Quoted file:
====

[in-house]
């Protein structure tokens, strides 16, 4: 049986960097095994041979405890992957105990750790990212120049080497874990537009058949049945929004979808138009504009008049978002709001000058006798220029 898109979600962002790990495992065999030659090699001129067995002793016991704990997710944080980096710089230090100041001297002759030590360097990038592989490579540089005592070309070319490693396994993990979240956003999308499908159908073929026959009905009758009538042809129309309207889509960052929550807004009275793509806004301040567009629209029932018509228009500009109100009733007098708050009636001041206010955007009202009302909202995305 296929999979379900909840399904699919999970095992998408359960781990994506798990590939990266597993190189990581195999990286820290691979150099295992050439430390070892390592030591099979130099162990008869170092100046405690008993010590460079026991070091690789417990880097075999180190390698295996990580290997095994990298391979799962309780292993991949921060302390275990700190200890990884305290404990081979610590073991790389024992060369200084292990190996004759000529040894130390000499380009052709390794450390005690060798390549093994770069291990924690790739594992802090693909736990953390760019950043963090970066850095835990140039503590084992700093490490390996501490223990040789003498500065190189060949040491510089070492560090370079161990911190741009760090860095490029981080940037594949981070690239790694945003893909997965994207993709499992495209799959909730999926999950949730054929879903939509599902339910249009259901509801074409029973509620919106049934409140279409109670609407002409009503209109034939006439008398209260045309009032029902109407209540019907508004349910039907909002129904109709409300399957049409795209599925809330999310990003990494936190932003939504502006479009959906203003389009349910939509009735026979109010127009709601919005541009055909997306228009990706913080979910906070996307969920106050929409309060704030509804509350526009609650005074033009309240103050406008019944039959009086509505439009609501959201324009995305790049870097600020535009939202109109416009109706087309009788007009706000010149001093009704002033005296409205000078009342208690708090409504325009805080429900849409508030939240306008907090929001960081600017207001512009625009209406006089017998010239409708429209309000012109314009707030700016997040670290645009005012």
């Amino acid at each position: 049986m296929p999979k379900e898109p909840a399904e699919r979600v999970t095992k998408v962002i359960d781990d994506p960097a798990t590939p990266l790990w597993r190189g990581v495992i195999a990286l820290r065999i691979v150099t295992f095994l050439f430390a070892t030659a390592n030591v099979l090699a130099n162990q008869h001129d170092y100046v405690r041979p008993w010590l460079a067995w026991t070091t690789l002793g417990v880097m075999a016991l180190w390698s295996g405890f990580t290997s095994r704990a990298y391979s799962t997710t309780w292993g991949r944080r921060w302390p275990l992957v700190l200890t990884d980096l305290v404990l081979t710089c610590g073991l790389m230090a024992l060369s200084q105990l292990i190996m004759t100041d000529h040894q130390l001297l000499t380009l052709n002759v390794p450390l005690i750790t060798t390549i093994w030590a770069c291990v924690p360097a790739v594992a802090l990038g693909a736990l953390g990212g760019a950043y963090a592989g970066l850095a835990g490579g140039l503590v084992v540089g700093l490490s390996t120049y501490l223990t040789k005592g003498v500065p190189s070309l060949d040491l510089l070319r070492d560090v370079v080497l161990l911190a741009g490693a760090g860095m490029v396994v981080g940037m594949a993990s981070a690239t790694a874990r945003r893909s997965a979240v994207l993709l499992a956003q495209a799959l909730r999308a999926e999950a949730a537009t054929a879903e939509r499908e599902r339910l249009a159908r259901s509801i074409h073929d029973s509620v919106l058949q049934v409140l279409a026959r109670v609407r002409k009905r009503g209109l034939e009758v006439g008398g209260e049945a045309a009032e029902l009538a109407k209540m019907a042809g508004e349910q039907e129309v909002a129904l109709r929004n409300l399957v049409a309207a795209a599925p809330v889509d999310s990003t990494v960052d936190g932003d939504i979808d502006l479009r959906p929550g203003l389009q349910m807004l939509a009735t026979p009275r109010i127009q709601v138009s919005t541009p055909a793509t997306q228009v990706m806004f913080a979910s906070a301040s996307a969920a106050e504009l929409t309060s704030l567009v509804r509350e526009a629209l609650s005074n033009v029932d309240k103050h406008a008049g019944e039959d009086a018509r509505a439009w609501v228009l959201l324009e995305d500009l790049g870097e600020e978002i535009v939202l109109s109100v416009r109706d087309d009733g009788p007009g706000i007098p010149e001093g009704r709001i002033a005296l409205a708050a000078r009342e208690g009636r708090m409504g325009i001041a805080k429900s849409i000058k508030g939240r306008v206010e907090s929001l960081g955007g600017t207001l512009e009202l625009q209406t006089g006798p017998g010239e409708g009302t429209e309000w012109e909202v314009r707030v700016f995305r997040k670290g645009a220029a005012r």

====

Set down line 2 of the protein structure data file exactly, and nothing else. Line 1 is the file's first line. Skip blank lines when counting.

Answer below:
């Protein structure tokens, strides 16, 4: 049986960097095994041979405890992957105990750790990212120049080497874990537009058949049945929004979808138009504009008049978002709001000058006798220029 898109979600962002790990495992065999030659090699001129067995002793016991704990997710944080980096710089230090100041001297002759030590360097990038592989490579540089005592070309070319490693396994993990979240956003999308499908159908073929026959009905009758009538042809129309309207889509960052929550807004009275793509806004301040567009629209029932018509228009500009109100009733007098708050009636001041206010955007009202009302909202995305 296929999979379900909840399904699919999970095992998408359960781990994506798990590939990266597993190189990581195999990286820290691979150099295992050439430390070892390592030591099979130099162990008869170092100046405690008993010590460079026991070091690789417990880097075999180190390698295996990580290997095994990298391979799962309780292993991949921060302390275990700190200890990884305290404990081979610590073991790389024992060369200084292990190996004759000529040894130390000499380009052709390794450390005690060798390549093994770069291990924690790739594992802090693909736990953390760019950043963090970066850095835990140039503590084992700093490490390996501490223990040789003498500065190189060949040491510089070492560090370079161990911190741009760090860095490029981080940037594949981070690239790694945003893909997965994207993709499992495209799959909730999926999950949730054929879903939509599902339910249009259901509801074409029973509620919106049934409140279409109670609407002409009503209109034939006439008398209260045309009032029902109407209540019907508004349910039907909002129904109709409300399957049409795209599925809330999310990003990494936190932003939504502006479009959906203003389009349910939509009735026979109010127009709601919005541009055909997306228009990706913080979910906070996307969920106050929409309060704030509804509350526009609650005074033009309240103050406008019944039959009086509505439009609501959201324009995305790049870097600020535009939202109109416009109706087309009788007009706000010149001093009704002033005296409205000078009342208690708090409504325009805080429900849409508030939240306008907090929001960081600017207001512009625009209406006089017998010239409708429209309000012109314009707030700016997040670290645009005012």